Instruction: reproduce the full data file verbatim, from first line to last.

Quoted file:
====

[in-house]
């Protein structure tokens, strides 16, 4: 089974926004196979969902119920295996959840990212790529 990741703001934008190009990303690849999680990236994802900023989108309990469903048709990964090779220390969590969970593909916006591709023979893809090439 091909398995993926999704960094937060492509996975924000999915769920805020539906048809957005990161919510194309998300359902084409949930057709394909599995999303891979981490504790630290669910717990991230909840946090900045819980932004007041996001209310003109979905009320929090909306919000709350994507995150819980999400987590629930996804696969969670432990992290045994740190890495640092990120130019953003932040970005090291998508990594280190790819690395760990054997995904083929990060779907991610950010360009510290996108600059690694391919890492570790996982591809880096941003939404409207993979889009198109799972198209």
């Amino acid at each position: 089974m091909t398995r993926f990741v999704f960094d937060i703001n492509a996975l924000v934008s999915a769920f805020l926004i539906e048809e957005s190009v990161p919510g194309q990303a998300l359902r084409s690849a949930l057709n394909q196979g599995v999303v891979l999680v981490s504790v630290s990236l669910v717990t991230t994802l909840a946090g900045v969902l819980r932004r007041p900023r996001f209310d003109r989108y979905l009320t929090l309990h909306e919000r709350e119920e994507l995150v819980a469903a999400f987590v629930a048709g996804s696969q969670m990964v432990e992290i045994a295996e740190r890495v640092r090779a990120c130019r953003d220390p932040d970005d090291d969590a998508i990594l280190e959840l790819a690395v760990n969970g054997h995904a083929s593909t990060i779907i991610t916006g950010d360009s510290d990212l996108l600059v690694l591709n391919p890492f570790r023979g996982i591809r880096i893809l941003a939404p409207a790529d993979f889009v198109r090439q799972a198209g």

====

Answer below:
[in-house]
């Protein structure tokens, strides 16, 4: 089974926004196979969902119920295996959840990212790529 990741703001934008190009990303690849999680990236994802900023989108309990469903048709990964090779220390969590969970593909916006591709023979893809090439 091909398995993926999704960094937060492509996975924000999915769920805020539906048809957005990161919510194309998300359902084409949930057709394909599995999303891979981490504790630290669910717990991230909840946090900045819980932004007041996001209310003109979905009320929090909306919000709350994507995150819980999400987590629930996804696969969670432990992290045994740190890495640092990120130019953003932040970005090291998508990594280190790819690395760990054997995904083929990060779907991610950010360009510290996108600059690694391919890492570790996982591809880096941003939404409207993979889009198109799972198209």
């Amino acid at each position: 089974m091909t398995r993926f990741v999704f960094d937060i703001n492509a996975l924000v934008s999915a769920f805020l926004i539906e048809e957005s190009v990161p919510g194309q990303a998300l359902r084409s690849a949930l057709n394909q196979g599995v999303v891979l999680v981490s504790v630290s990236l669910v717990t991230t994802l909840a946090g900045v969902l819980r932004r007041p900023r996001f209310d003109r989108y979905l009320t929090l309990h909306e919000r709350e119920e994507l995150v819980a469903a999400f987590v629930a048709g996804s696969q969670m990964v432990e992290i045994a295996e740190r890495v640092r090779a990120c130019r953003d220390p932040d970005d090291d969590a998508i990594l280190e959840l790819a690395v760990n969970g054997h995904a083929s593909t990060i779907i991610t916006g950010d360009s510290d990212l996108l600059v690694l591709n391919p890492f570790r023979g996982i591809r880096i893809l941003a939404p409207a790529d993979f889009v198109r090439q799972a198209g």